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The IOBA Standard is the journal of the Independent Online Booksellers Association and covers the book world, with a special focus on the online used, out-of-print, and collectible bookselling markets.


Customer Service

Excellent customer service is the biggest and least expensive favor you can do yourself and your business. To stay viable, any business depends on both new customers and on repeat customers. As big as the Internet is, you will keep running into the same people/customers over and over.

The old adage that “the customer is always right” isn’t correct, of course, but it should be your guiding light in dealing with your customers. Even if you have a situation where you must disagree totally with your customer, you need to do it in a win/win way. No one likes to be backed into a corner or told that they’re dumb or a deadbeat (even if they are). You need to be assertive but not aggressive, and allow your customer to walk away from your discussion feeling he has been treated fairly, and that you’re an okay person.

Even online, word of mouth is our best method of advertising. I can’t stress enough how valuable it will be to you. Guard it carefully, and return the favor–praise customers every chance you get!

Part of your customer service should be to spell out very plainly and exactly what your selling terms are. Whether you allow returns for any reason, if the item is not as described, or that you don’t allow returns at all (which I can’t imagine). If there is a time limit for returns, state what it is. Same thing for your shipping charges. Build your materials expense into your shipping charges and don’t stick a handling fee on it separately. Handling fees are very subjective and arbitrary, and leave buyers feeling taken advantage of, particularly if they are not justified in your terms. If you accept foreign orders, specify that foreign shipping will be different from domestic shipping. Tell what shipping method you use, and if there is a choice. Spell out what payment methods you accept, and if shipment will be held until a check clears. Ship promptly. And ALWAYS pack safely. The bit of extra effort and expense will repay you time and again, with no disappointed customers receiving damaged shipments and no refunds for the same. And it is, of course, your responsibility to get the item to the buyer safely in mail order situations. The title does not change hands until the buyer receives the item in the same condition as advertised.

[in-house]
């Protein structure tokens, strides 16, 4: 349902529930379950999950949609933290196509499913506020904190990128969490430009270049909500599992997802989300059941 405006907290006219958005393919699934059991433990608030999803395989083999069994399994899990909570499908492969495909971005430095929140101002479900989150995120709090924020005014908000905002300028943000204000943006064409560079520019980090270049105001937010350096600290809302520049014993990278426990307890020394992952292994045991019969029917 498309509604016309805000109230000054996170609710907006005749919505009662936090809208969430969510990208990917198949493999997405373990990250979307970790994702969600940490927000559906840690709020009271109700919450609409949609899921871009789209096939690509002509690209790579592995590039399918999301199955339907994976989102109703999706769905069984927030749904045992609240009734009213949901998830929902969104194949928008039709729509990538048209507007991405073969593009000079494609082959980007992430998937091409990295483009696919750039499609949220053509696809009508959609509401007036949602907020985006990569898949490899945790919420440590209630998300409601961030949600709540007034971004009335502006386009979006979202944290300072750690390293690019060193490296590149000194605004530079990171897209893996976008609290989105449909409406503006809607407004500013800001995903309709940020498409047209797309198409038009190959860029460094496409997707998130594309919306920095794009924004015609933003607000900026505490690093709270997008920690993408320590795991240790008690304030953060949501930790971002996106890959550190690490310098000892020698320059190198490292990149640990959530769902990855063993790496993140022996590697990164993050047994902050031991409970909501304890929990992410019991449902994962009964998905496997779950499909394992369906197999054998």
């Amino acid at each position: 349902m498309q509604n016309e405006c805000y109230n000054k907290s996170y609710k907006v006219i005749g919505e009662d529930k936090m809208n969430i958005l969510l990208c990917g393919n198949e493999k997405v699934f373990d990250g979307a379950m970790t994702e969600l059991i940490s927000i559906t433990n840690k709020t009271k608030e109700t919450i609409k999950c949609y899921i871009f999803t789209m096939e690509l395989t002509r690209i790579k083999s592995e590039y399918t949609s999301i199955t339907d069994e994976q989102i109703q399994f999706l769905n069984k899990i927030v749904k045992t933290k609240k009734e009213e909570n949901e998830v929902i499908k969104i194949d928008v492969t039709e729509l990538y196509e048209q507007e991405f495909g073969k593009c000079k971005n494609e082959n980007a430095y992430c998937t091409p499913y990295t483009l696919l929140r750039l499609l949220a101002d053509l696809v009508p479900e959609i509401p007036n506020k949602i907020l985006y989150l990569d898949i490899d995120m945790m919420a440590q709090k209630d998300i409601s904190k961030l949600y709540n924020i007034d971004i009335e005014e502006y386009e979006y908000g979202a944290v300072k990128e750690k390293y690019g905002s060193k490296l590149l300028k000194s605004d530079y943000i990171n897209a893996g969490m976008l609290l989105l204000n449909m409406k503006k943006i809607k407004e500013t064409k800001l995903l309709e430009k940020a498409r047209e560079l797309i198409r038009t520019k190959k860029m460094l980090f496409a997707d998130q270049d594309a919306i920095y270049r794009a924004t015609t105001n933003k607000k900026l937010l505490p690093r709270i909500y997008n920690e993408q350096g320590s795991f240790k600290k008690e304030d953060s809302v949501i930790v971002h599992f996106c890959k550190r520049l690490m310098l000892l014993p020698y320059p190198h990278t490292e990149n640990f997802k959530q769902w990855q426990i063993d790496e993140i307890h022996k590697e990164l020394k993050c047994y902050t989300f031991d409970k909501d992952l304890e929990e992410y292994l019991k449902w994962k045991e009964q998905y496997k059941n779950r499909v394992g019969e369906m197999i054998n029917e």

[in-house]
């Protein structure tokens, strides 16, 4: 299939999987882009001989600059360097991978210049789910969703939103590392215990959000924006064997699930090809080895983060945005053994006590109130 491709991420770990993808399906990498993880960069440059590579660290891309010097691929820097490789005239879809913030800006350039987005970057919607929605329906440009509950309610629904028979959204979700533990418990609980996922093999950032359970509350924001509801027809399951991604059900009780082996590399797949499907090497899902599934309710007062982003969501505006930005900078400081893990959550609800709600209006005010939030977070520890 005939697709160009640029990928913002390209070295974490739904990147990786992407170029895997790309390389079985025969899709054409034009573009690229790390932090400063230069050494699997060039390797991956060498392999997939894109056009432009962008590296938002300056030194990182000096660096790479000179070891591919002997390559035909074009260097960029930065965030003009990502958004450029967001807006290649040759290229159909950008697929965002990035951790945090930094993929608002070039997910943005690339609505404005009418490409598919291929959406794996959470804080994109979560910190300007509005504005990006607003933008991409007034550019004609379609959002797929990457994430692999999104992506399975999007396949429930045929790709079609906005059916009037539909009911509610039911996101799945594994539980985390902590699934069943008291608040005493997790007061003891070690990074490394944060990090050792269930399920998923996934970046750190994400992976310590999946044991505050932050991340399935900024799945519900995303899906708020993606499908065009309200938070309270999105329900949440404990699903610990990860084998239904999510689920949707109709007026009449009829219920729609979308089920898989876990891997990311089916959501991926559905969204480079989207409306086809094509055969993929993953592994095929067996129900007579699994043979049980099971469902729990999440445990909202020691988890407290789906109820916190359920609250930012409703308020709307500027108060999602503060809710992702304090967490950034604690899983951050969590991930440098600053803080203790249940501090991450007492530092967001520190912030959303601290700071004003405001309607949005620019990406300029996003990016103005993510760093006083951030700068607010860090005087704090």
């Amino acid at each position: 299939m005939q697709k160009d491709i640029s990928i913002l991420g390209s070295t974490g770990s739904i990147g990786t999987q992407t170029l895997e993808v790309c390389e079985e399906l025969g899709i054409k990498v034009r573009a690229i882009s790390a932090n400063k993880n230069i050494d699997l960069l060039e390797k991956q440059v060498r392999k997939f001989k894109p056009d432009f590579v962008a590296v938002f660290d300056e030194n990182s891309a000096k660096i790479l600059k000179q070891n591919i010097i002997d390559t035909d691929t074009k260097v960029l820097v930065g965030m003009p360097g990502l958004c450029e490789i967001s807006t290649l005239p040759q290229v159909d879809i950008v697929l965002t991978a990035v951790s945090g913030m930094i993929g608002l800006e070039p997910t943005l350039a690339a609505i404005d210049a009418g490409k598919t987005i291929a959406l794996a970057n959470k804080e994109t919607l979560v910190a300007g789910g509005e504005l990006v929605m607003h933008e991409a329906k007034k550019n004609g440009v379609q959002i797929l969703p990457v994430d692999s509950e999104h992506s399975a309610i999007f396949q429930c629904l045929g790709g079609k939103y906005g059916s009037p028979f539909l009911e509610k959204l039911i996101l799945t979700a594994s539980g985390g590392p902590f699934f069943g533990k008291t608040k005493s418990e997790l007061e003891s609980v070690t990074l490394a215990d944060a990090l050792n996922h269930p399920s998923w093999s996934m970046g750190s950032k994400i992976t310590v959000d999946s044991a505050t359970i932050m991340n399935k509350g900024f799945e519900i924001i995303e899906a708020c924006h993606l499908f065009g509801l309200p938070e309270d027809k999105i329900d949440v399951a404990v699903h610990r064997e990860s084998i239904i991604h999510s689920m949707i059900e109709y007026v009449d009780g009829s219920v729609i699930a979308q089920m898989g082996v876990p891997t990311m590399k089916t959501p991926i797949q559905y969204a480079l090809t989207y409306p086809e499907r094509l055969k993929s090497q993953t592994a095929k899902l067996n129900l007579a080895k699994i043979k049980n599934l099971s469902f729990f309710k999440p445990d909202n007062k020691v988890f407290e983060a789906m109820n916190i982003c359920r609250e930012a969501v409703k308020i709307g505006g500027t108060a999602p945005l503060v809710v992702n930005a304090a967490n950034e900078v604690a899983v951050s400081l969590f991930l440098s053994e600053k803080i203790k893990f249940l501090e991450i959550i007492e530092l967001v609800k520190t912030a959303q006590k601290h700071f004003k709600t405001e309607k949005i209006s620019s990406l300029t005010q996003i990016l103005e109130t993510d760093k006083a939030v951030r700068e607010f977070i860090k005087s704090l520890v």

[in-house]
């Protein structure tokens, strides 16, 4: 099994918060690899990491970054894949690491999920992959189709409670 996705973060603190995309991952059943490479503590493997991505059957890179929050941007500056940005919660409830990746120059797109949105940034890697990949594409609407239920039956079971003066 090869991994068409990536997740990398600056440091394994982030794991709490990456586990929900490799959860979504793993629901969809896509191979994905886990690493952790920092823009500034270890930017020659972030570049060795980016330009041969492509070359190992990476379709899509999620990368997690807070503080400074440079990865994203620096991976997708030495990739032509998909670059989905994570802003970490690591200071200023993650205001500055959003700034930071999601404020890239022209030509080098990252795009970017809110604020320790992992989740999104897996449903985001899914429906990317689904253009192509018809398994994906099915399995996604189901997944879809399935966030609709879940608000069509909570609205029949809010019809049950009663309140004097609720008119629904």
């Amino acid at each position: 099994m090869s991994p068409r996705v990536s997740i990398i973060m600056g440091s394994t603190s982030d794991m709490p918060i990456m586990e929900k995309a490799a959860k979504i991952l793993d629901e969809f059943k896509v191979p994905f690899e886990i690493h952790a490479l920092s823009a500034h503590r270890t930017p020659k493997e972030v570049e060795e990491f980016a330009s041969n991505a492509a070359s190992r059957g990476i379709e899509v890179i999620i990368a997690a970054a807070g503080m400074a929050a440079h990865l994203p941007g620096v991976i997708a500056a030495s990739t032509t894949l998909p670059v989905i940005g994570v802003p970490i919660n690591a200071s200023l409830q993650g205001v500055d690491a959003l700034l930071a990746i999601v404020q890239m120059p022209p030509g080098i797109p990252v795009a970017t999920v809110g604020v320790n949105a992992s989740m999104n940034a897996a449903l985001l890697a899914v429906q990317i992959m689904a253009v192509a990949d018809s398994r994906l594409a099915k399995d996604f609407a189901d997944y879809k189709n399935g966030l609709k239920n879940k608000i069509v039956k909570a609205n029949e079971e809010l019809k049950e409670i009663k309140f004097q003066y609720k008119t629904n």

Not all buyers will read all of your conditions, of course, but if those conditions are in your description, you have a “legal” leg to stand on.

Communicate with your buyer freely. It only takes a few minutes to explain delays, problems, progress, expectations, etc. Most people will work with you, if they know what is going on.

I think the best method of communicating, when in an adversarial position, is to kill with kindness. Never, ever allow anger to show up in your communications, whetherby voice or email. Again, be assertive but not aggressive. You can explain calmly that such and such is not acceptable (particularly when you have spelled out in your terms what is acceptable), and suggest a constructive way to remedy the problem. Criticism, if not accompanied by a constructive solution, never solves anything. Never get personal, as in insults, never flame anyone– in fact, just never treat any customer in a way other than you would want to be treated, yourself. Think of email as dealing with your customer face-to-face, and don’t write anything you wouldn’t say to his face. If you’re angry,compose your email but don’t send it–stop and think for a couple of hours before pushing “send”.

Always try to find a way where that win/win situation makes your customer feel he has saved face. He’ll come away from the encounter with respect for you, and many times turns into a good, repeat customer. Winning is not the most important thing–so you get to keep $20 or $200; if you’ve made an enemy, that money is not worth it. A satisfied customer will spend much more than that with you, over a series of transactions, and will recommend you to others.

To sum up: treat your customers as you’d wish to be treated,and treat them in a way that will keep them as repeat customers. They are your most valuable asset.




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